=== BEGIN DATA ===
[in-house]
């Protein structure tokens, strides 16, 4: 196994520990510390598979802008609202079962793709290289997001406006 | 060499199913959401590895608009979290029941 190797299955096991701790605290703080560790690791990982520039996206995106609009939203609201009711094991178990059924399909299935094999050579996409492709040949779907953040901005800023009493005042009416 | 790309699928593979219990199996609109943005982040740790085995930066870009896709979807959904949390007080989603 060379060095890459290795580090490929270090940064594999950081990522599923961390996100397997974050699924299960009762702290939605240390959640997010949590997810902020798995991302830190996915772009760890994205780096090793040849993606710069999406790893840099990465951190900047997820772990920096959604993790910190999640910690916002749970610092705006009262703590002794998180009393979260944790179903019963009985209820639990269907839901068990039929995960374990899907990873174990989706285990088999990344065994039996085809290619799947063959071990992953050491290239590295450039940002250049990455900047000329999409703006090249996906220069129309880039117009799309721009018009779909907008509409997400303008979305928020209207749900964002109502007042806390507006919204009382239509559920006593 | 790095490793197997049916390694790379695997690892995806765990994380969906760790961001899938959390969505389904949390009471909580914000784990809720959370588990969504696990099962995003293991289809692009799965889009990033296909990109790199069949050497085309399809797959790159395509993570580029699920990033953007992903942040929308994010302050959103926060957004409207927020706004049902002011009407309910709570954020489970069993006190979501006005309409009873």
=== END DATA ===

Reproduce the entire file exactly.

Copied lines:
[in-house]
């Protein structure tokens, strides 16, 4: 196994520990510390598979802008609202079962793709290289997001406006 | 060499199913959401590895608009979290029941 190797299955096991701790605290703080560790690791990982520039996206995106609009939203609201009711094991178990059924399909299935094999050579996409492709040949779907953040901005800023009493005042009416 | 790309699928593979219990199996609109943005982040740790085995930066870009896709979807959904949390007080989603 060379060095890459290795580090490929270090940064594999950081990522599923961390996100397997974050699924299960009762702290939605240390959640997010949590997810902020798995991302830190996915772009760890994205780096090793040849993606710069999406790893840099990465951190900047997820772990920096959604993790910190999640910690916002749970610092705006009262703590002794998180009393979260944790179903019963009985209820639990269907839901068990039929995960374990899907990873174990989706285990088999990344065994039996085809290619799947063959071990992953050491290239590295450039940002250049990455900047000329999409703006090249996906220069129309880039117009799309721009018009779909907008509409997400303008979305928020209207749900964002109502007042806390507006919204009382239509559920006593 | 790095490793197997049916390694790379695997690892995806765990994380969906760790961001899938959390969505389904949390009471909580914000784990809720959370588990969504696990099962995003293991289809692009799965889009990033296909990109790199069949050497085309399809797959790159395509993570580029699920990033953007992903942040929308994010302050959103926060957004409207927020706004049902002011009407309910709570954020489970069993006190979501006005309409009873």